Because I am so much less than I’d like to be, self-improvement is always on my mind.

I want to become a better writer. I want to be a better husband and father and friend. I want to be better at speaking Spanish and playing the French horn. I’d like to continue to improve my Jiu-Jitsu. In fact, I want to be better at just about everything I do.

Except golf. I’ve happily given up trying to improve my golf game…

Admittedly, I get a ton of things done every day. Way more things than I ever imagined I could do before I developed the time-management system I now use. But I am still bound by that cursed 24-hour limit to each day.

And so, despite my best efforts, I’ve had to accept the fact that I will never have the time I need to get better at everything.

Until recently, that is, when I came up with my “60-second solution” to the problem.

Let me take yoga, as an example. Because I spend 4 or 5 hours every week wrestling, my body needs a contra-exercise to stretch me out and open me up. Yoga is the thing. Ideally, I’d spend 30 minutes doing yoga for every hour I spend with Jiu Jitsu. I don’t have time for that. But I do have time to spend a minute or two practicing yoga every day. So that’s what I’ve been doing. And though my mini yoga sessions are hardly equal to what I could do in half an hour, they are far better – physically and mentally – than doing nothing at all.

Meditation is another example. I know from experience that it is very good for me. It calms me down and puts me in a better, more productive mood. There is no doubt I’d get ideal results if I meditated for 20 or 30 or even 60 minutes a day. But my schedule doesn’t allow it. Instead, I’ve begun meditating for just 3 to 5 minutes. I do it first thing in the morning before I even get out of bed. And I do it whenever I feel stressed and almost always before I go to sleep.

These micro-meditations are less powerful, of course. But they still work! In fact, I was pleased to find that there are several apps out there that allow you to adjust the timing of a guided meditation to whatever you like. Some days, I do 10 minutes. Some days, I do 5 or even 3. I know more is better – but some, I’ve found, is better than none. (By the way, I’ve tried a dozen apps. The one I prefer is probably the best known: Headspace. I love that guy’s voice!)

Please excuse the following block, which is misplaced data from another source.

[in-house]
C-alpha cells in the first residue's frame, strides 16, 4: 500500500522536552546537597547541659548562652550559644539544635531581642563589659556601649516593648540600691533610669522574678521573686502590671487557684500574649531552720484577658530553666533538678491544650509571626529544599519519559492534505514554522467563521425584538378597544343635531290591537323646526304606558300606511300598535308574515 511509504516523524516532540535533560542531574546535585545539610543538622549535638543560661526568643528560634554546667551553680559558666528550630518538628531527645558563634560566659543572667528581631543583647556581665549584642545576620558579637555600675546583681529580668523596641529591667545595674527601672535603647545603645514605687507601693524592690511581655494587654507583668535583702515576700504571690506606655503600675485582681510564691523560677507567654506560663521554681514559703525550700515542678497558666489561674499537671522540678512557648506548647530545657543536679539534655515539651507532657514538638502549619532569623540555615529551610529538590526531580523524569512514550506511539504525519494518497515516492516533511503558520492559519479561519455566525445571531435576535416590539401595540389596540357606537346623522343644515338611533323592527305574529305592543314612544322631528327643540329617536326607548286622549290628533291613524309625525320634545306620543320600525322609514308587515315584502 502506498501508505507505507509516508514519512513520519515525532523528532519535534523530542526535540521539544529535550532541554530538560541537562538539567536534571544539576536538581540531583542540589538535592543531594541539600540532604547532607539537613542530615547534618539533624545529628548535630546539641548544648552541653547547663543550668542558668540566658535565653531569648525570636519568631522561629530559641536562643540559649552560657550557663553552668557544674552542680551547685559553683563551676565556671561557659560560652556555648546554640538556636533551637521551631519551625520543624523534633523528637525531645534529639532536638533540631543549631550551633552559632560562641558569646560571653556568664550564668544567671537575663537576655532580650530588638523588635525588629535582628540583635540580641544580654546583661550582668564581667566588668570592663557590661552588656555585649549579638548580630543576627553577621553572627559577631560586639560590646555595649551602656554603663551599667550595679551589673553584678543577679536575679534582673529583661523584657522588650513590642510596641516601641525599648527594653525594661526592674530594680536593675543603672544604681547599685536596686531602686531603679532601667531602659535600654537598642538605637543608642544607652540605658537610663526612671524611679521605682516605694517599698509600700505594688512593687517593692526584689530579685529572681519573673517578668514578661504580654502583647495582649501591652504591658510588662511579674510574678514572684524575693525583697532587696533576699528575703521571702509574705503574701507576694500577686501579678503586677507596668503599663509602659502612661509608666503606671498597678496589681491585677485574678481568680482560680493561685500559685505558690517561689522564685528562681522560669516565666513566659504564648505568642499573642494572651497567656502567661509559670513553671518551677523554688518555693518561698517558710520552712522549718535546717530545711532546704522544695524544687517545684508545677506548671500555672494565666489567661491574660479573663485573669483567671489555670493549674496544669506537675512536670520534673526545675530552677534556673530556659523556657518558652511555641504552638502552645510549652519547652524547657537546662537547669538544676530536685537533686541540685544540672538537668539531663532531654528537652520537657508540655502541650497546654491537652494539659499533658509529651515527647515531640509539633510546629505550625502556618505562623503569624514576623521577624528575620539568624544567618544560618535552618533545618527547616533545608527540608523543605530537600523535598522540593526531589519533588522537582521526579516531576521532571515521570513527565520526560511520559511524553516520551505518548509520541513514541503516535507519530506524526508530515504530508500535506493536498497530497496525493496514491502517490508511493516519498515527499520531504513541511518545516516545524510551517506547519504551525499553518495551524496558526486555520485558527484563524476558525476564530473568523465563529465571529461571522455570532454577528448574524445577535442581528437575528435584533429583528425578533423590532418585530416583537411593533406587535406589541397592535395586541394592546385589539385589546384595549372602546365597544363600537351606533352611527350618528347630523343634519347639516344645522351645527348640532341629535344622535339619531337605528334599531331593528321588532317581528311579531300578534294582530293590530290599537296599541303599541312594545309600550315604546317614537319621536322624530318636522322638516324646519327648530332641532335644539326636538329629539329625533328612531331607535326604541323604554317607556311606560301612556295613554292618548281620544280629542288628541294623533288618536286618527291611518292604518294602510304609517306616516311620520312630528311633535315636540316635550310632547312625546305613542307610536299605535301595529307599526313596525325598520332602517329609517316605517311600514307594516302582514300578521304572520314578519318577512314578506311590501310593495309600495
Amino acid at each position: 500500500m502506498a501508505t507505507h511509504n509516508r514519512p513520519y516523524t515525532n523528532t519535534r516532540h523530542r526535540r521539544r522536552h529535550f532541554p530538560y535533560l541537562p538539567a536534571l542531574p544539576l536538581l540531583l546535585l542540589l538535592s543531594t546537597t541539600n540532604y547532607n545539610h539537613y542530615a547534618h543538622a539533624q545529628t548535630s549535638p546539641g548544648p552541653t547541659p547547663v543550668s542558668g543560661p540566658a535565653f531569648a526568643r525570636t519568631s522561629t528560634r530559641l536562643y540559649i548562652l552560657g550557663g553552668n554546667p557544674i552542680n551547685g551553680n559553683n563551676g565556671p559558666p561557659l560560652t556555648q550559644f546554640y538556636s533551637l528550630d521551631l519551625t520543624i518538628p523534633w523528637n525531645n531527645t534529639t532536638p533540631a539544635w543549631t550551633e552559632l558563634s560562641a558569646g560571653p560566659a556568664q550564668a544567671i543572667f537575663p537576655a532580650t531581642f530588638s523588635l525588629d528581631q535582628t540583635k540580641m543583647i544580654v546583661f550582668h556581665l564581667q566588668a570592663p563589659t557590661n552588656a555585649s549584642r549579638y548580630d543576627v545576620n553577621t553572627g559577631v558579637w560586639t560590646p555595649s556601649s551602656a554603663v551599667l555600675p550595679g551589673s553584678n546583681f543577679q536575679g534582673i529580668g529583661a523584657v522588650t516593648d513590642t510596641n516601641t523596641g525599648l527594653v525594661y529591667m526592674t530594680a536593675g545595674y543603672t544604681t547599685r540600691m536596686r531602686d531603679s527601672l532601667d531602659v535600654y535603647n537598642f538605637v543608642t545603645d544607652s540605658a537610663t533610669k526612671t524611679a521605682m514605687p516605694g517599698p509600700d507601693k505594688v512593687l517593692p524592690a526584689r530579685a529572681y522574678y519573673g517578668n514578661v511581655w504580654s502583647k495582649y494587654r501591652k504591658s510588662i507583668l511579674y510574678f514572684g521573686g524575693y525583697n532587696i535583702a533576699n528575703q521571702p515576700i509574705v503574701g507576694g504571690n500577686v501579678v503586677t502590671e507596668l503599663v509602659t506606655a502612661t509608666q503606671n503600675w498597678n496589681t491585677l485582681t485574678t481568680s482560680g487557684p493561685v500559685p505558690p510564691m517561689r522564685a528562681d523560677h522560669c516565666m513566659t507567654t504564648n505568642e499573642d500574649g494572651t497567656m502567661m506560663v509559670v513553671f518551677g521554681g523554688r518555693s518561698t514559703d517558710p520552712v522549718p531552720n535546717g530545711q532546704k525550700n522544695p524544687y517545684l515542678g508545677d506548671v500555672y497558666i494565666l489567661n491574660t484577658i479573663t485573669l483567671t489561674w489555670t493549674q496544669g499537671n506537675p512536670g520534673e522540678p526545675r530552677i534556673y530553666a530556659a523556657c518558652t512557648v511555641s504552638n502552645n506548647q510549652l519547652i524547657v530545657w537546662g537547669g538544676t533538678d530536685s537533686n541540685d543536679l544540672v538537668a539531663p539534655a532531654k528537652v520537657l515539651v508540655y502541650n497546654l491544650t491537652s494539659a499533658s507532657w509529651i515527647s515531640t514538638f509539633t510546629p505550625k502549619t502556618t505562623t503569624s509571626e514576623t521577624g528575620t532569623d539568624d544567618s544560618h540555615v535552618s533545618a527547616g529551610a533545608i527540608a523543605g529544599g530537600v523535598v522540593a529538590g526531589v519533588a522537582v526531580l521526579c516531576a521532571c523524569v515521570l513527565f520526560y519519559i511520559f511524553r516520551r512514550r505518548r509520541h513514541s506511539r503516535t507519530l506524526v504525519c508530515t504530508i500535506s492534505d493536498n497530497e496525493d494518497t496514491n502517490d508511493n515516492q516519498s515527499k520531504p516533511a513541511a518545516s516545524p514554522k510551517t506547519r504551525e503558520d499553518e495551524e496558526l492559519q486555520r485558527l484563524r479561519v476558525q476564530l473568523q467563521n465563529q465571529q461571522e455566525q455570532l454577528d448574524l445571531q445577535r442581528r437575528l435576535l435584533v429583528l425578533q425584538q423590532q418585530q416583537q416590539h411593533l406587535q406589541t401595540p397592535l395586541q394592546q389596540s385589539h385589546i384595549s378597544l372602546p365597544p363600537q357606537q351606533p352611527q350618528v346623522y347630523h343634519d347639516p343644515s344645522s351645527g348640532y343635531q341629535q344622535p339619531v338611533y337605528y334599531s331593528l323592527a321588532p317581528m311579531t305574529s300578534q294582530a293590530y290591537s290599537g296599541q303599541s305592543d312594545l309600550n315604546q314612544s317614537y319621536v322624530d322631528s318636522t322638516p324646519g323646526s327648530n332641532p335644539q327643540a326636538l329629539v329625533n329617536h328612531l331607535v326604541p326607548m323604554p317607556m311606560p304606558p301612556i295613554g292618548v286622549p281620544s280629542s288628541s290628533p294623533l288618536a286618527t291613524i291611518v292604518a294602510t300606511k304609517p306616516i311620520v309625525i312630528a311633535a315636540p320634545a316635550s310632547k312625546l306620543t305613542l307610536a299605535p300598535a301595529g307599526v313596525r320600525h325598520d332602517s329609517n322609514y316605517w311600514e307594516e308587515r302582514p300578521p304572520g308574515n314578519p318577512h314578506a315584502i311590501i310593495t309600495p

I apply the same strategy to working out. My standard workout is very vigorous and takes about an hour. My current schedule allows me to do it twice a week, which is really (at my age) all that my body needs. But when I’m traveling or when I miss a workout, I can do a micro-workout. I have two versions. The 1-minute version consists of 25 pushups and 25 Hindu squats. The 2-minute version adds 30 seconds of abs and 30 seconds of back/biceps.

A minute or two of hard exercise can’t compare to my standard workout. But when I can’t do that, these micro-workouts are very helpful in maintaining my fitness.

My morning routine these days consists of four micro-exercises.

First, after waking up, I sit on the side of my bed and meditate. I do it for as long as it feels comfortable. Although my objective is only a minute or two, I typically do it for at least 5 minutes.

Then, after showering, I do a micro-workout and then a micro-yoga session. And while brushing my hair, I do a micro-smiling session. (Smiling isn’t something I am very good at. Forcing myself to grin in front of the mirror each morning boosts my mood.)

These micro-exercises take such a ridiculously short amount of time that they pose no psychological threat to me. I never feel, as I often do with more ambitious self-improvement exercises, that I don’t have the energy or the time.

I’ve been doing them for a while now and I can tell you honestly that (a) I have never missed a day, and (b) it feels great knowing that I’m doing these things that I was hoping but failing to do in the past.

And now I’m asking myself: What other neglected self-improvement goals can I reduce to micro-exercises?

How about singing? I can certainly find a minute or two every day to practice the scales.

I can do the same with languages. There are dozens of apps that I can use to improve my vocabulary or grammar in just a few minutes a day.

I know, already, that this is going to be fun.

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Mark Morgan Ford

Mark Morgan Ford was the creator of Early To Rise. In 2011, Mark retired from ETR and now writes the Wealth Builders Club. His advice, in our opinion, continues to get better and better with every essay, particularly in the controversial ones we have shared today. We encourage you to read everything you can that has been written by Mark.

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